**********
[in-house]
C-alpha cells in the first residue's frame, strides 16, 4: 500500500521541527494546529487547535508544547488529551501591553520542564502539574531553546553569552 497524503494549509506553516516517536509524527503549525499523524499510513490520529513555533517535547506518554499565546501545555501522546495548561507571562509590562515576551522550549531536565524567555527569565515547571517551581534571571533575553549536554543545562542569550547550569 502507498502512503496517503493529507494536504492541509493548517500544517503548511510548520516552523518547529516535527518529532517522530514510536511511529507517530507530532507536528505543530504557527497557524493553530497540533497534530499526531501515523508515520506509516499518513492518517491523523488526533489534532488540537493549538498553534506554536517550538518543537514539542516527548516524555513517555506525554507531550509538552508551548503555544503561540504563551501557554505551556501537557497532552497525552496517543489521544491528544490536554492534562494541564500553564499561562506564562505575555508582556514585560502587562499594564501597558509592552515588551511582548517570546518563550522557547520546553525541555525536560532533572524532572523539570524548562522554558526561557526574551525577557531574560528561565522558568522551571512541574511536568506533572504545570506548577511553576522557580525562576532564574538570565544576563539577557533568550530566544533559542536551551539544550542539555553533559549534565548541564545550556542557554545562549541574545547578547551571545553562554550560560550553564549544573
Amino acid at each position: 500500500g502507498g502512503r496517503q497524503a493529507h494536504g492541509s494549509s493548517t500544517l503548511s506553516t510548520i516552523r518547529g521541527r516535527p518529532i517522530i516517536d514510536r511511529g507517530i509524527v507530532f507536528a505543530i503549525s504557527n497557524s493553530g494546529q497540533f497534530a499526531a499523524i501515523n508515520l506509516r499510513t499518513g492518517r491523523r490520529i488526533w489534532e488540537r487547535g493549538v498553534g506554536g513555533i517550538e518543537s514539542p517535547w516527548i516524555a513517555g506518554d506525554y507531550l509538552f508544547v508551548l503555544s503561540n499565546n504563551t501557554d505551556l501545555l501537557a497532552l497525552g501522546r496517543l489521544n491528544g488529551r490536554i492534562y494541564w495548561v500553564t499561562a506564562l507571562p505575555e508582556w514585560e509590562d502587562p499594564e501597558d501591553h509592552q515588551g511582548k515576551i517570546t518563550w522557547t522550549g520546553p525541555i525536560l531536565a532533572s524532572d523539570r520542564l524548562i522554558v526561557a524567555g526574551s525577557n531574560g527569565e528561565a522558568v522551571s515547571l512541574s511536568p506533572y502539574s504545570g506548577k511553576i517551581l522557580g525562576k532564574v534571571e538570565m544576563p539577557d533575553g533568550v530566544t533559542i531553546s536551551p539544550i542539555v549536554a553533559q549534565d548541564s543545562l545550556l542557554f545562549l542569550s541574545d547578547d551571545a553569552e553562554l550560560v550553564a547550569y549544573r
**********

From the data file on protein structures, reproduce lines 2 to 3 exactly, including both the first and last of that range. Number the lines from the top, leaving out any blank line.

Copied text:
C-alpha cells in the first residue's frame, strides 16, 4: 500500500521541527494546529487547535508544547488529551501591553520542564502539574531553546553569552 497524503494549509506553516516517536509524527503549525499523524499510513490520529513555533517535547506518554499565546501545555501522546495548561507571562509590562515576551522550549531536565524567555527569565515547571517551581534571571533575553549536554543545562542569550547550569 502507498502512503496517503493529507494536504492541509493548517500544517503548511510548520516552523518547529516535527518529532517522530514510536511511529507517530507530532507536528505543530504557527497557524493553530497540533497534530499526531501515523508515520506509516499518513492518517491523523488526533489534532488540537493549538498553534506554536517550538518543537514539542516527548516524555513517555506525554507531550509538552508551548503555544503561540504563551501557554505551556501537557497532552497525552496517543489521544491528544490536554492534562494541564500553564499561562506564562505575555508582556514585560502587562499594564501597558509592552515588551511582548517570546518563550522557547520546553525541555525536560532533572524532572523539570524548562522554558526561557526574551525577557531574560528561565522558568522551571512541574511536568506533572504545570506548577511553576522557580525562576532564574538570565544576563539577557533568550530566544533559542536551551539544550542539555553533559549534565548541564545550556542557554545562549541574545547578547551571545553562554550560560550553564549544573
Amino acid at each position: 500500500g502507498g502512503r496517503q497524503a493529507h494536504g492541509s494549509s493548517t500544517l503548511s506553516t510548520i516552523r518547529g521541527r516535527p518529532i517522530i516517536d514510536r511511529g507517530i509524527v507530532f507536528a505543530i503549525s504557527n497557524s493553530g494546529q497540533f497534530a499526531a499523524i501515523n508515520l506509516r499510513t499518513g492518517r491523523r490520529i488526533w489534532e488540537r487547535g493549538v498553534g506554536g513555533i517550538e518543537s514539542p517535547w516527548i516524555a513517555g506518554d506525554y507531550l509538552f508544547v508551548l503555544s503561540n499565546n504563551t501557554d505551556l501545555l501537557a497532552l497525552g501522546r496517543l489521544n491528544g488529551r490536554i492534562y494541564w495548561v500553564t499561562a506564562l507571562p505575555e508582556w514585560e509590562d502587562p499594564e501597558d501591553h509592552q515588551g511582548k515576551i517570546t518563550w522557547t522550549g520546553p525541555i525536560l531536565a532533572s524532572d523539570r520542564l524548562i522554558v526561557a524567555g526574551s525577557n531574560g527569565e528561565a522558568v522551571s515547571l512541574s511536568p506533572y502539574s504545570g506548577k511553576i517551581l522557580g525562576k532564574v534571571e538570565m544576563p539577557d533575553g533568550v530566544t533559542i531553546s536551551p539544550i542539555v549536554a553533559q549534565d548541564s543545562l545550556l542557554f545562549l542569550s541574545d547578547d551571545a553569552e553562554l550560560v550553564a547550569y549544573r